The model includes five compartments: extracellular (media and matrix); cell surface; early endosomes (combining Rab4- and Rab5-positive endosomes); recycling endosomes (Rab11-positive); and degraded (late/Rab7-positive endosomes and lysosomes). The concentration of soluble or immobilized VEGF in the extracellular compartment is assumed to be uniform, but not constant. Newly synthesized VEGFR2 and NRP1 are inserted into the cell surface compartment at a constant rate, resulting in constant surface VEGFR2 and NRP1 populations in the absence of VEGF. The initial quantity of VEGFR2 and NRP1 in each endosomal compartment was set based on the trafficking parameters to obtain a steady distribution in the absence of VEGF. R2, V·R2, N1, V·N1, and V·N1·R2 are internalized from the surface to the early endosome compartment. M·V·R2 is not internalized in our model; we assume it is anchored to the gel or surface to which VEGF is immobilized. All receptor complexes in the Rab4/5 compartment can be recycled directly, degraded, or trafficked to the Rab11 compartment for recycling. We assume that free (non-receptor-bound) VEGF in Rab4/5 endosomes does not recycle or travel to Rab11 endosomes; quantitative analysis showed that these processes were negligible compared to degradation of free VEGF. We assumed that no degradation occurs from the Rab11 compartment, as Rab11 endosomes have an outward-directed motor (for recycling). The trafficking processes are summarized in Fig 1B. Examples of the equations describing the biochemical reactions and trafficking of each species are given below. The complete set of biochemical and trafficking reactions (not including all phosphorylation states of VEGFR2) can be found in the Supplemental Information.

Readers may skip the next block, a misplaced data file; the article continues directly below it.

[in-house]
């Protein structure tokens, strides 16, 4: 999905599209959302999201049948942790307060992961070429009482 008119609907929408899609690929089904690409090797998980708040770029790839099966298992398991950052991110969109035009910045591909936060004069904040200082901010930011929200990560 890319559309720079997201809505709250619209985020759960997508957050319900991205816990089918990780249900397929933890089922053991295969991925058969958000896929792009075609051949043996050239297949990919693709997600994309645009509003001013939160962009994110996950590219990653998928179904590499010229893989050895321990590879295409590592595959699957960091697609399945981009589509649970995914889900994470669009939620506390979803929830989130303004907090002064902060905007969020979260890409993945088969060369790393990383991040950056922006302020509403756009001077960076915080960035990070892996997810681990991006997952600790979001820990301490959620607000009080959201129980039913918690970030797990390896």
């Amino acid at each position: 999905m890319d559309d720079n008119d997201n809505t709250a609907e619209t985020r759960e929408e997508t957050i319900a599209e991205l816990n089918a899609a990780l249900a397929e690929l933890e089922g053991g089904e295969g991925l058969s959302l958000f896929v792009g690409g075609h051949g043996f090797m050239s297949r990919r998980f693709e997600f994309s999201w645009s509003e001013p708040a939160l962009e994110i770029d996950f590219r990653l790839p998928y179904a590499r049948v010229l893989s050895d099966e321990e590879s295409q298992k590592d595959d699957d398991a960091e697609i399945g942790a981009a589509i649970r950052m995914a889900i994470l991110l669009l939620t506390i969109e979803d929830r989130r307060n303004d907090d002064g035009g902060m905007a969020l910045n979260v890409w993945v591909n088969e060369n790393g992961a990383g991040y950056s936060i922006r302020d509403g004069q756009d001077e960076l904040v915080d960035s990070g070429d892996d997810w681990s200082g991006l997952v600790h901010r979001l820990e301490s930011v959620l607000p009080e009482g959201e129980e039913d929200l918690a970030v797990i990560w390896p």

Extracellular Molecular Complexes:

Cell Surface Molecular Complexes:

Rab4/5 Molecular Complexes:

Phosphorylation Reactions